Sunday, June 3, 2012

Parenting in the Now

I’ve been really irritable lately.  I’m still off the coffee, so it can’t be that. 

It all started about a week ago, when Sophie woke me a couple of days in a row around 3 am.  Each time she a plausible excuse at the ready:

I ran out of toilet paper.
I’m too cold.
I just wanted to see if you were still there.

Each time, the turn of my crystal door handle and the pop of the latch bolt freed from its strike plate, severed me from a dream.  A quick death of my other universe.
The violence of it made my heart pound in my chest.  “What?!?   What is it?!?”  I sit up. 

I am ready to wrestle a bear.  But it’s only her, looking very small in just her watermelon underwear, clutching Snakie-Pie.  I fight the special gravity that holds me to my bed at 3 in the morning and resolve the issue.

Here’s more.
I turned off the air conditioning.
I’m right here.  Mommy’s always right here.

But by the time I climb back into bed I am bright-eyed and bushy-tailed awake.  If only I could feel this good at 7 am, when I am obliged to start my day.  I pick up my phone and make moves on all seven of the Words with Friends games I have going on.  It is my sedative. 

Just a few days earlier, a friend sent me a note, “You haven’t played in the middle of the night for awhile!”

Ah well. 

I take one last look at the clock, a half an hour has passed since Sophie busted in.  And, then, two and half hours later, she’s back.

“It’s too early, go back to sleep,” I moan. 

“But it’s light out mom.”
“But I’m hungry.”
“But I’ve been waiting for hours and minutes!”

After a few days of this, my body, ever accommodating, has decided that this is our new schedule.  So, though Sophia is back to sleeping through the night, and waking closer to 7, my eyes fly open at 3 and then again just before 6.  It is so unfair. 
If the disrupted sleep has made me edgy; Sophie’s subsequent resistance of her morning routine pushes me head long into anger.  

“Pick out something to wear.” She pretends not to hear me.  Picks up a book.

“You can either wear this or this,” I say, holding up two of her favorite dresses.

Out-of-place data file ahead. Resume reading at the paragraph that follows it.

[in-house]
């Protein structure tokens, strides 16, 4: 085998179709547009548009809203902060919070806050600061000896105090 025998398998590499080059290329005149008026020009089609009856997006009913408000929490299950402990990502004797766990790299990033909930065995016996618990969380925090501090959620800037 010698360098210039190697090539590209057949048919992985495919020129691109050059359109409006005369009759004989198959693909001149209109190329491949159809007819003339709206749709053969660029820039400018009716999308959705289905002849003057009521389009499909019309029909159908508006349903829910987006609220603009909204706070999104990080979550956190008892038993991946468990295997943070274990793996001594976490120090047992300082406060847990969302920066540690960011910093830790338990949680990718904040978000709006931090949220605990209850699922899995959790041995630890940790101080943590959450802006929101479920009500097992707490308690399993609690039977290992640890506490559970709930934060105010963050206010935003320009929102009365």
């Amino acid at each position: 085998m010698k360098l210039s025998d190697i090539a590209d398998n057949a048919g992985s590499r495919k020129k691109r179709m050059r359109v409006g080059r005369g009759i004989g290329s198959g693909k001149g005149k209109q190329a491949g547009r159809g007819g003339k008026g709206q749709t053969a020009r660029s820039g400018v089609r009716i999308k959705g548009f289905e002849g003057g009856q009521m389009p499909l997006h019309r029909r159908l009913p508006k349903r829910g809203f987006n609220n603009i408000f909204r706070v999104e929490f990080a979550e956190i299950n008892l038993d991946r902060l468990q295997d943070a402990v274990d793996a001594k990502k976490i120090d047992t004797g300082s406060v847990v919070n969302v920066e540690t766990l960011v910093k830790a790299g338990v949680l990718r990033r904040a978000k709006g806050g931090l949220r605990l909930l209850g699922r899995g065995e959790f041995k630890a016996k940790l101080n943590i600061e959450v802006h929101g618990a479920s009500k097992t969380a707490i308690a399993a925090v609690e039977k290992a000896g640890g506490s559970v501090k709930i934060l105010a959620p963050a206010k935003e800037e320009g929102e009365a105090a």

“I’m not getting dre--essed,” she says in a defiant sing song voice.  Then she sticks her tongue out at me.   And then she rips the dress out of my hand and throws it on the floor.

So it’s going to be like that, is it?

What should do:  walk away.


The anger gets me nowhere.  She escalates.  Slamming doors.  Screaming back, “You’re not being nice!”

And then, like a child I answer, “You aren’t being nice to me!” 

What am I doing?  I am fighting with a four-year-old.  Like she was my sister. 

I finally remove myself.  But my heart continues to pound, and my mind goes into instant replay overdrive.  I should have done this.  She should have done that. 

My husband finds me in the kitchen, hacking away at a banana.  I don’t look up when he walks in, which lets him know what kind of a morning it has already been.  I can feel his disappointment.  He wants me to turn, smile and kiss him.  I just want to murder defenseless bananas. 

I am living somewhere in between our past argument and our dismal future breakfast, which is anywhere but the present. 

If I was in the present, I would be able to step away from my suffering self, observe my irritation, and, in effect detach myself from it.  I would understand how fortunate I am.  How silly I am being.  My anger would dissipate like smoke.  I would let it go. 

My anxiety is driven by the fact that I am deeply attached to my schedule.  To what is going to happen next.  I devote so many precious hours to imaging potential futures and then worrying about them.  I spend entirely too much time perceiving the present as a problem because it is interfering with what, I believe, should be. 

Sophia has no schedule.  She is blissfully unaware of time.  Tonight, just before dinner, she looked up at me and asked, “Is it still morning?”  It’s not simply that she doesn’t understand the past, present, future continuum—because she does at this point—it’s that it’s not on her radar.  She doesn’t keep track.  She loses herself in the moment. 

When do we lose this ability to be immersed?  To forget the world?  To play and delight in simply being? 

There are moments when I watch Sophie and, instead of being irritated by what I perceive to be dawdling, I am charmed by her deep interest in everything in her path.  When I allow myself to slow down (and quiet that voice within, shrill with the threat that I’ll be late), I can join her in that blissful place.  Right now, it is fleeting, my hyperactive brain will only allow me a minute or two.  But I am certain that with this newfound awareness, I can extend my visits to the present.   Abandon the false future.  Forget the troubled past. 

And parent in the now. 


Sheri said...

Good luck. And here's to defenseless bananas everywhere. I think acceptance is key. The only thing to do is to accept that we (moms) didn't handle the situation the way we wanted. Acknowledge it. Accept it. Move on as quickly as possible. Been there... too often, I think.

Anonymous said...

I laugh at this as I try to get my 11 month on a nap schedule that still years later she probably won't care about time. That such a blessing that your daughter is in the moment. What a good observation. As my daughter increases her mobility I desire her to explore her world in the moment. Too bad mindfulness has to be taught to people including myself. I wonder when kids lose that present focus?